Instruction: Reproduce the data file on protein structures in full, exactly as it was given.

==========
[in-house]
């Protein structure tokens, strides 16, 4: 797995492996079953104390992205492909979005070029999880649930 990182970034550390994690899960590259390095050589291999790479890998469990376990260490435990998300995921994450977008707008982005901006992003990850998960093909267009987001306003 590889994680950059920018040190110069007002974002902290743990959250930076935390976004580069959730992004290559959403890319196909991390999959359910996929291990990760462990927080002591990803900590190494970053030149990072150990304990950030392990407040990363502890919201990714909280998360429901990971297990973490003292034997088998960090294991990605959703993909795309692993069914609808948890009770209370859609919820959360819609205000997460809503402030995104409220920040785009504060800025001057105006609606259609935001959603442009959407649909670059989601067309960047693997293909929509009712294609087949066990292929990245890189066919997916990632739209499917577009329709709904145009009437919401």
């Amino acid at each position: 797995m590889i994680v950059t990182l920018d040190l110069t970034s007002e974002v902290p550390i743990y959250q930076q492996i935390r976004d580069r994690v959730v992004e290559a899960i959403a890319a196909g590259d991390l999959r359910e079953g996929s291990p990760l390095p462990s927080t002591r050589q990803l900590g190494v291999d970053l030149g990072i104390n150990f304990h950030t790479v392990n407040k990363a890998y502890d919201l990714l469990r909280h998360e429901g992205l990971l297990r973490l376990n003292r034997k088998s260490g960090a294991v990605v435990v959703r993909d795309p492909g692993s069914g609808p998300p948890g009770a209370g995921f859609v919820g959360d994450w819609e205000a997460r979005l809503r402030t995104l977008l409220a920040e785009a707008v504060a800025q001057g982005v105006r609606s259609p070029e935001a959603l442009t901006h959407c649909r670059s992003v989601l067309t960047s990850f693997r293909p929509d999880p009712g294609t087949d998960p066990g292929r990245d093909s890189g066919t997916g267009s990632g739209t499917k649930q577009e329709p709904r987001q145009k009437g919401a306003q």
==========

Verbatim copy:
[in-house]
């Protein structure tokens, strides 16, 4: 797995492996079953104390992205492909979005070029999880649930 990182970034550390994690899960590259390095050589291999790479890998469990376990260490435990998300995921994450977008707008982005901006992003990850998960093909267009987001306003 590889994680950059920018040190110069007002974002902290743990959250930076935390976004580069959730992004290559959403890319196909991390999959359910996929291990990760462990927080002591990803900590190494970053030149990072150990304990950030392990407040990363502890919201990714909280998360429901990971297990973490003292034997088998960090294991990605959703993909795309692993069914609808948890009770209370859609919820959360819609205000997460809503402030995104409220920040785009504060800025001057105006609606259609935001959603442009959407649909670059989601067309960047693997293909929509009712294609087949066990292929990245890189066919997916990632739209499917577009329709709904145009009437919401």
């Amino acid at each position: 797995m590889i994680v950059t990182l920018d040190l110069t970034s007002e974002v902290p550390i743990y959250q930076q492996i935390r976004d580069r994690v959730v992004e290559a899960i959403a890319a196909g590259d991390l999959r359910e079953g996929s291990p990760l390095p462990s927080t002591r050589q990803l900590g190494v291999d970053l030149g990072i104390n150990f304990h950030t790479v392990n407040k990363a890998y502890d919201l990714l469990r909280h998360e429901g992205l990971l297990r973490l376990n003292r034997k088998s260490g960090a294991v990605v435990v959703r993909d795309p492909g692993s069914g609808p998300p948890g009770a209370g995921f859609v919820g959360d994450w819609e205000a997460r979005l809503r402030t995104l977008l409220a920040e785009a707008v504060a800025q001057g982005v105006r609606s259609p070029e935001a959603l442009t901006h959407c649909r670059s992003v989601l067309t960047s990850f693997r293909p929509d999880p009712g294609t087949d998960p066990g292929r990245d093909s890189g066919t997916g267009s990632g739209t499917k649930q577009e329709p709904r987001q145009k009437g919401a306003q």